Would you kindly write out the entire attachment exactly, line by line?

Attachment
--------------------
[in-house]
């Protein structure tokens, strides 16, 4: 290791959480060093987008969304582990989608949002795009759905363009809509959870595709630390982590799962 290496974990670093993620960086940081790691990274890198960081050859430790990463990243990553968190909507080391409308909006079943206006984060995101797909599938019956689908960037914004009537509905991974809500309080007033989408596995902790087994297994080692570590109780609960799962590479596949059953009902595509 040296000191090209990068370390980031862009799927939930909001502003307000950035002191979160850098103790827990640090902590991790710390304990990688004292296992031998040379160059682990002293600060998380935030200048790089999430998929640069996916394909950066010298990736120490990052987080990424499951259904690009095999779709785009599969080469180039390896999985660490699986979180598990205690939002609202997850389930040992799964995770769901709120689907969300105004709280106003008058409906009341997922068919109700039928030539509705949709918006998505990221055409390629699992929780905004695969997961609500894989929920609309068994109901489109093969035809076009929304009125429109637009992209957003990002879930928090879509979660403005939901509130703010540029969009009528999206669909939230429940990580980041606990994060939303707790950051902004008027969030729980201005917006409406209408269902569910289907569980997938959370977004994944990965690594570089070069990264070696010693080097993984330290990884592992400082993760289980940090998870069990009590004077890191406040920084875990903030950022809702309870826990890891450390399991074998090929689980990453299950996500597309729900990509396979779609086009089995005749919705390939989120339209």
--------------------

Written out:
[in-house]
């Protein structure tokens, strides 16, 4: 290791959480060093987008969304582990989608949002795009759905363009809509959870595709630390982590799962 290496974990670093993620960086940081790691990274890198960081050859430790990463990243990553968190909507080391409308909006079943206006984060995101797909599938019956689908960037914004009537509905991974809500309080007033989408596995902790087994297994080692570590109780609960799962590479596949059953009902595509 040296000191090209990068370390980031862009799927939930909001502003307000950035002191979160850098103790827990640090902590991790710390304990990688004292296992031998040379160059682990002293600060998380935030200048790089999430998929640069996916394909950066010298990736120490990052987080990424499951259904690009095999779709785009599969080469180039390896999985660490699986979180598990205690939002609202997850389930040992799964995770769901709120689907969300105004709280106003008058409906009341997922068919109700039928030539509705949709918006998505990221055409390629699992929780905004695969997961609500894989929920609309068994109901489109093969035809076009929304009125429109637009992209957003990002879930928090879509979660403005939901509130703010540029969009009528999206669909939230429940990580980041606990994060939303707790950051902004008027969030729980201005917006409406209408269902569910289907569980997938959370977004994944990965690594570089070069990264070696010693080097993984330290990884592992400082993760289980940090998870069990009590004077890191406040920084875990903030950022809702309870826990890891450390399991074998090929689980990453299950996500597309729900990509396979779609086009089995005749919705390939989120339209």